As far as specializing cities is concerned, the buildings you gain at each level up assist with doing this, though I am in the same boat that they could use some work. I would prefer a similar 'leveling' system to heroes. That is on the first level up you choose a 'path' and that path opens up new buildings and building choices on level up for you. Say for example the paths are:

 

Growth (Chance for prestige, food, growth and unrest buildings)

Military (Chance for military and production enhancing buildings)

Technology (Chance for buildings that increase tech and provide minor new unique techs)

Trade (Chance for city gildar, caravan trade, diplomatic capital and treaties bonus's buildings)

Magic (Chance for buildings that produce crystals, shards, mana/turn and free city spells)

 

Keep in mind that city levels need not be limited to a single building choice, but the very first thing that needs to be looked at is balancing the buildings with one another. I find that I =always= build gallows, as the benefit of +10% production or +10% research is easily trumped by providing both of those things through reduced unrest. The bakery is an example of a good building. It is not 'always' a good choice but is strong enough on it's own that I want to shoot for the next city level to get it.

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January 23, 2012 3:43:55 AM from Elemental Forums Elemental Forums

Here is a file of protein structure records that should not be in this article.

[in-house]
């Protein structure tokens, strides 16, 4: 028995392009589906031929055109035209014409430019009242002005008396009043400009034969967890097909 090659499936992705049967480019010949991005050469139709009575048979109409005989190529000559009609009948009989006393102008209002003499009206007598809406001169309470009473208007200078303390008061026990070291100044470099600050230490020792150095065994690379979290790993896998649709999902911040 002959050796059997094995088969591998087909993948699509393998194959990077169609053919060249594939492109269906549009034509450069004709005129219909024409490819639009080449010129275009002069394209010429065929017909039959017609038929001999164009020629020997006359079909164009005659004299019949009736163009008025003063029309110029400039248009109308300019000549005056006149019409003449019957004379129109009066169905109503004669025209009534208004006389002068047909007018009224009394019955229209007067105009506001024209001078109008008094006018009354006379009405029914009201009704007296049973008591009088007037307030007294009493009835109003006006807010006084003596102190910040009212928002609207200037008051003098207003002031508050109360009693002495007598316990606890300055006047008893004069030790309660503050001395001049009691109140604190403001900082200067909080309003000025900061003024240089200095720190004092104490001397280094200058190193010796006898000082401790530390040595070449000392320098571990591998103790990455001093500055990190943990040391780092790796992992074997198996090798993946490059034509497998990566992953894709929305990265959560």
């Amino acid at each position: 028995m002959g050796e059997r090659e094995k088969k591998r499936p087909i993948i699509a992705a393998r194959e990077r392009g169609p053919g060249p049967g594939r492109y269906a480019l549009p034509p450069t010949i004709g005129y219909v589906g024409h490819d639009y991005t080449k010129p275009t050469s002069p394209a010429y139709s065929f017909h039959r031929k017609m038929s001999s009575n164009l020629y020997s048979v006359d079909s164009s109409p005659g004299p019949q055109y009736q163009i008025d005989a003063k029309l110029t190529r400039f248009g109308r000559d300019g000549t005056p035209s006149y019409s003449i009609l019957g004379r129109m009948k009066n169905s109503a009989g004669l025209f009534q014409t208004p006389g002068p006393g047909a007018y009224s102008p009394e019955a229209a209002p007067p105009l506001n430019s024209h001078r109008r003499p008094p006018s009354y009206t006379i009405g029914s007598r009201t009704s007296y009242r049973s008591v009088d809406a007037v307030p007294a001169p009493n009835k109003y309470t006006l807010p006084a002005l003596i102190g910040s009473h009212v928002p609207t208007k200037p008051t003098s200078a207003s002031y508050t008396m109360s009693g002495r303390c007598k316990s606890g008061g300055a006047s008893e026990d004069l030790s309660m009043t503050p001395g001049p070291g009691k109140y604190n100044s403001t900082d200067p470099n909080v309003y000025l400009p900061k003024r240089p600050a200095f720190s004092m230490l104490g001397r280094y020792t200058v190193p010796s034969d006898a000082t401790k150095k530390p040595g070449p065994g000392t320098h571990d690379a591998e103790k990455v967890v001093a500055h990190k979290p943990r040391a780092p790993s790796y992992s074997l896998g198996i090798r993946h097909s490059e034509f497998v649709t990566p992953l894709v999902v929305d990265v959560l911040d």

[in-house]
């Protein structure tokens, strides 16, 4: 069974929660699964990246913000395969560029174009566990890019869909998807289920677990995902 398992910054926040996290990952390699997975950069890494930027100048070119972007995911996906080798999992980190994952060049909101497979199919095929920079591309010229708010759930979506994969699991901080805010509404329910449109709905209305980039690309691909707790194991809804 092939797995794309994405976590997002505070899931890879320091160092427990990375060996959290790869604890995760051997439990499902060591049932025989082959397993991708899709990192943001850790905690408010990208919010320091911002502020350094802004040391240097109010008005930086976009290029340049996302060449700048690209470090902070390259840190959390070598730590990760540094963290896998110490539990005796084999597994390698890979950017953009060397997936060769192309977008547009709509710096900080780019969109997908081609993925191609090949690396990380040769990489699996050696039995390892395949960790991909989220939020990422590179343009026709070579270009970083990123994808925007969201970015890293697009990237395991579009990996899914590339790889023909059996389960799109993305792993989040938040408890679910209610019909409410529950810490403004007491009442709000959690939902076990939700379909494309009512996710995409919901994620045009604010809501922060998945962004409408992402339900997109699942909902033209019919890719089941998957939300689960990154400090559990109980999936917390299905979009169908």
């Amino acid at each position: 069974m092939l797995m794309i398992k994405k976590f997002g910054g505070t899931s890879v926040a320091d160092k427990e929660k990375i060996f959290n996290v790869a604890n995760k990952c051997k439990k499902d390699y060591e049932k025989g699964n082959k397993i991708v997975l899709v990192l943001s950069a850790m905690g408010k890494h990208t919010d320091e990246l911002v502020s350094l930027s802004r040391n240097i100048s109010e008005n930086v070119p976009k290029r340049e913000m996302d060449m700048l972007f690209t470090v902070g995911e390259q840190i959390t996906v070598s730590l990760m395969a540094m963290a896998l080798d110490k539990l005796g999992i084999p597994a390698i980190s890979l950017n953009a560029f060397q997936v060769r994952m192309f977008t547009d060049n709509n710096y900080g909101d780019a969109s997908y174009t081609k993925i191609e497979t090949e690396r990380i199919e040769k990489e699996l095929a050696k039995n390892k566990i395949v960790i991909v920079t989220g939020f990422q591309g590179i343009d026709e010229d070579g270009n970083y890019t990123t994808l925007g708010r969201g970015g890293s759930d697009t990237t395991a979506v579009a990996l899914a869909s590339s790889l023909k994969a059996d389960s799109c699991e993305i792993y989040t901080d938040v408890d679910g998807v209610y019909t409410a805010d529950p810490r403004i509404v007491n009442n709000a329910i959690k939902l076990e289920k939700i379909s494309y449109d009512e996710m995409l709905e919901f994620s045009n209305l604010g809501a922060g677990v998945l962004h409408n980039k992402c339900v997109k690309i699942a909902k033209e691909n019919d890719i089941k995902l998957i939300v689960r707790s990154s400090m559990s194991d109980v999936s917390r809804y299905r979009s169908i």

Quoting Heavenfall,
It LOOKS like they just got phased out. What it LOOKS like is that in that screenshot, 1 material = 1 craftsman = x production. And 1 grain = 1 farmer = 1 food. If I were to hazard a guess, they just removed the "middle man" (pun intended).

Instead of a building that gives you +1 farmer, they just have buildings that give you +1 grain instead.

 

 

Pretty sure this is it, with malcontents now being represented by unrest.

 

Quoting CdrRogdan,

Keep in mind that city levels need not be limited to a single building choice, but the very first thing that needs to be looked at is balancing the buildings with one another. I find that I =always= build gallows, as the benefit of +10% production or +10% research is easily trumped by providing both of those things through reduced unrest. The bakery is an example of a good building. It is not 'always' a good choice but is strong enough on it's own that I want to shoot for the next city level to get it.

 

I agree, I don't understand the advantages of going anything other than gallows for the first upgrade (it turns your normal taxes into low taxes with not only a lack of income loss, but an income gain!) with the possible exception of training post I think its called which gives a bonus towards unit training if you want to be very aggressive early game.

 

It also seems like there is no randomness at all for first 3 upgrades? I notice later on there are buildings that pop up as rare that aren't always there. Later buildings are also a lot more interesting with big choices between powerful upgrades like Slums (-50% maint) and Palace (ponies).

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January 23, 2012 4:02:13 AM from Elemental Forums Elemental Forums